First of two double CDs exploring the substantial contributions to American music by the amazingly talented Henry Glover who was one of the first African-American executives and producers in a white owned record company. Glover did it all - he was a producer, arranger, songwriter, publisher, talent scout, trumpet player and label owner. He started off playing with the Lucky Millinder band in the early 40s and quickly became arranger for the band and songwriter for the band's many great vocalists. Soon he was writing and producing for Syd Nathan's King label and in 1948 was put on staff by Nathan and the majority of the recordings here are from King along with some covers of King hits by artists on other labels.
Great work from Gloria Coleman – an overlooked genius on the organ, and part of an elite group of female keyboardists that includes Shirley Scott, Rhoda Scott, and Trudy Pitts! Coleman almost never got the chance to record, but clearly had a sharpness that was honed from years in the clubs – a tight, soulful approach to the instrument that also has her working the bass pedals as strongly as the keys – and an ability to sing at all the right times, in a soul-drenched mode that's even deeper than the vocalizations of Trudy Pitts on her late 60s albums for Prestige. The group's got James Anderson on tenor, Dick Griffin on trombone, Ray Copeland on flugelhorn, and Earl Dunbar on guitar – and titles include the funky "Bugaloo for Ernie", a great version of Kenny Dorham's "Blue Bossa", Blue Mitchell's "Fungi Mama".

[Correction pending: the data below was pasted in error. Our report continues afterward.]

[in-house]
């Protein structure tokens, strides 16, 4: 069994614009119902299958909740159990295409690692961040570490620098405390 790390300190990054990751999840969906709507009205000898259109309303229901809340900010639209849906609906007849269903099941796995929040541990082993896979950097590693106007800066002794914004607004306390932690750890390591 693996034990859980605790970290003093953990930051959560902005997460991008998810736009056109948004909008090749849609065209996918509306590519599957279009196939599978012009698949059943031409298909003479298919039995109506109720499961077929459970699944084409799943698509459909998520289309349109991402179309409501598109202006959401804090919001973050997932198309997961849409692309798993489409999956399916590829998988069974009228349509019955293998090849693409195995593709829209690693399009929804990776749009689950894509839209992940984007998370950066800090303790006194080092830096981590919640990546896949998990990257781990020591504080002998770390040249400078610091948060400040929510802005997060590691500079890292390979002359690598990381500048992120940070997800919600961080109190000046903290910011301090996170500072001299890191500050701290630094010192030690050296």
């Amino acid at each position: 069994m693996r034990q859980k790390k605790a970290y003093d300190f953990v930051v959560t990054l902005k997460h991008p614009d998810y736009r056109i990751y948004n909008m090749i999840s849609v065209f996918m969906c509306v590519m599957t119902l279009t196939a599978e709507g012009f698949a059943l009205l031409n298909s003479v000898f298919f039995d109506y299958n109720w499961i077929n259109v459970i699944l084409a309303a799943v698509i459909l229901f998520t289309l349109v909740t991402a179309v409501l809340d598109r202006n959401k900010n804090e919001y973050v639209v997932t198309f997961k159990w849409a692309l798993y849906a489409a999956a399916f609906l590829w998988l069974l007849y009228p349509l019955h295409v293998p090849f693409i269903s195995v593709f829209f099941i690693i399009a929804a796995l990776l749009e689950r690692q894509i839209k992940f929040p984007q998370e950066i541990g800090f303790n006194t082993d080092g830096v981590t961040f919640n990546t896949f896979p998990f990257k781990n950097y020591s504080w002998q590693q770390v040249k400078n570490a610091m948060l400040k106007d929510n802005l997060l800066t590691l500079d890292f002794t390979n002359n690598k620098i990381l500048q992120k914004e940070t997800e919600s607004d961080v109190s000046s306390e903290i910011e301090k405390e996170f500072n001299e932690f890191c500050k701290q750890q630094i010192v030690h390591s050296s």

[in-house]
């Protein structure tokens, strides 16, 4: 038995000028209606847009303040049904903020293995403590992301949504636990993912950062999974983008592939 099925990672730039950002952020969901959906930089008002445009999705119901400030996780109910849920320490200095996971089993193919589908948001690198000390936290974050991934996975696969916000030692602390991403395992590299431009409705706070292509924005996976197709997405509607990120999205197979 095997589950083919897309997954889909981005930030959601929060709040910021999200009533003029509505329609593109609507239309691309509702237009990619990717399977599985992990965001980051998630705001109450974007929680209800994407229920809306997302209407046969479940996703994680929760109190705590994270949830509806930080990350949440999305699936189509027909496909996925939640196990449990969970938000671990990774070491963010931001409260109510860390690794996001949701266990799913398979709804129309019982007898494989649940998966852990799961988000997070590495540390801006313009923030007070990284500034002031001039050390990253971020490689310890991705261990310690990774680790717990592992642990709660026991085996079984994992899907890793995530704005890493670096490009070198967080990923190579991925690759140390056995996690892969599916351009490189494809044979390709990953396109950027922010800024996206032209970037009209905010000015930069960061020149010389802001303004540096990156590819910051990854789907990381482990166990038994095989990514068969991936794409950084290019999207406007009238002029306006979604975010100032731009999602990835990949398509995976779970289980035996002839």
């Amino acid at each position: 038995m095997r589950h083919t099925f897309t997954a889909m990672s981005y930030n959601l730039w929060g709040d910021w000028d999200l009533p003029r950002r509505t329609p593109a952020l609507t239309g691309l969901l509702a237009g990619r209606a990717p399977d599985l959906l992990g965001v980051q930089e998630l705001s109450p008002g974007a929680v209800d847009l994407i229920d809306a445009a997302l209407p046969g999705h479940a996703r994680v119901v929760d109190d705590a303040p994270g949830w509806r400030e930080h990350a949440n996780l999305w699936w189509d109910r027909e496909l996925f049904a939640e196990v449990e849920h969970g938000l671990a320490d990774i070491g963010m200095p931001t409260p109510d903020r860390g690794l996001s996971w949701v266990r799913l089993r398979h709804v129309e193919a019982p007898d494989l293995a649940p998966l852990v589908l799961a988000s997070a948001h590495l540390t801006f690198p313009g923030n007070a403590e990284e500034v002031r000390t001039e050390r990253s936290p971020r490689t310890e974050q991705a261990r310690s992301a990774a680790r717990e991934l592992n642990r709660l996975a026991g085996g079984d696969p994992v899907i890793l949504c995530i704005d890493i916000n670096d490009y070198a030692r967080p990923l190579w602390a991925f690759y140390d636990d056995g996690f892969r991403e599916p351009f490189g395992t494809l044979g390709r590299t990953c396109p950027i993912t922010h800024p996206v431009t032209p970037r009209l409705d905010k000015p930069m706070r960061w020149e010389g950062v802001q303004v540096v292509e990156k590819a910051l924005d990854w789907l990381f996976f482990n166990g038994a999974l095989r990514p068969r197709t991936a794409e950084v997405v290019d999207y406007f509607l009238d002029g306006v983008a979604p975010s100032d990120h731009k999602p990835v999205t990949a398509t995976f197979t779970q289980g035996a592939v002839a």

While it's true this set has been given the highest rating AMG awards, it comes with a qualifier: the rating is for the music and the package, not necessarily the presentation. Presentation is a compiler's nightmare in the case of artists like John Coltrane and Ornette Coleman, who recorded often and at different times and had most of their recordings issued from the wealth of material available at the time a record was needed rather than culling an album from a particular session.